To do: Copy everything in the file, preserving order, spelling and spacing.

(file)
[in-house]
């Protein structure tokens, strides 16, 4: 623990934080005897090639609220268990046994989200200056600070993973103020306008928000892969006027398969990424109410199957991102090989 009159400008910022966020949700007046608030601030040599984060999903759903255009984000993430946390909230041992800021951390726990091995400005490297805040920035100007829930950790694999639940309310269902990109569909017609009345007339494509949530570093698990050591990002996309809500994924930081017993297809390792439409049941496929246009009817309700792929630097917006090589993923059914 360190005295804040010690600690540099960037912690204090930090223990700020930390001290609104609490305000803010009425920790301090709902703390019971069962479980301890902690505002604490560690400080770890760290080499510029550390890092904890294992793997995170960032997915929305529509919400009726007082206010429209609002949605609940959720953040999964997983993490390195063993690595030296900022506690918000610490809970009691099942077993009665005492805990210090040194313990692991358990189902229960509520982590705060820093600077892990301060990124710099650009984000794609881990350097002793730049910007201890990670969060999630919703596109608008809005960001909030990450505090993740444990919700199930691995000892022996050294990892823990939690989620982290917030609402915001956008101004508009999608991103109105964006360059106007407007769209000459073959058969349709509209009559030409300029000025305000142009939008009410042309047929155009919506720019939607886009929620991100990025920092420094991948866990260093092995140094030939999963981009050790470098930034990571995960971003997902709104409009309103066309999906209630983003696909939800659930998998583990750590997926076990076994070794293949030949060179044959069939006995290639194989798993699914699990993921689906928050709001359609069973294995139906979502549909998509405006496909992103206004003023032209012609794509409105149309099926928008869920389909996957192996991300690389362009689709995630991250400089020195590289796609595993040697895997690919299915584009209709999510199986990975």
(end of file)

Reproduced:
[in-house]
């Protein structure tokens, strides 16, 4: 623990934080005897090639609220268990046994989200200056600070993973103020306008928000892969006027398969990424109410199957991102090989 009159400008910022966020949700007046608030601030040599984060999903759903255009984000993430946390909230041992800021951390726990091995400005490297805040920035100007829930950790694999639940309310269902990109569909017609009345007339494509949530570093698990050591990002996309809500994924930081017993297809390792439409049941496929246009009817309700792929630097917006090589993923059914 360190005295804040010690600690540099960037912690204090930090223990700020930390001290609104609490305000803010009425920790301090709902703390019971069962479980301890902690505002604490560690400080770890760290080499510029550390890092904890294992793997995170960032997915929305529509919400009726007082206010429209609002949605609940959720953040999964997983993490390195063993690595030296900022506690918000610490809970009691099942077993009665005492805990210090040194313990692991358990189902229960509520982590705060820093600077892990301060990124710099650009984000794609881990350097002793730049910007201890990670969060999630919703596109608008809005960001909030990450505090993740444990919700199930691995000892022996050294990892823990939690989620982290917030609402915001956008101004508009999608991103109105964006360059106007407007769209000459073959058969349709509209009559030409300029000025305000142009939008009410042309047929155009919506720019939607886009929620991100990025920092420094991948866990260093092995140094030939999963981009050790470098930034990571995960971003997902709104409009309103066309999906209630983003696909939800659930998998583990750590997926076990076994070794293949030949060179044959069939006995290639194989798993699914699990993921689906928050709001359609069973294995139906979502549909998509405006496909992103206004003023032209012609794509409105149309099926928008869920389909996957192996991300690389362009689709995630991250400089020195590289796609595993040697895997690919299915584009209709999510199986990975």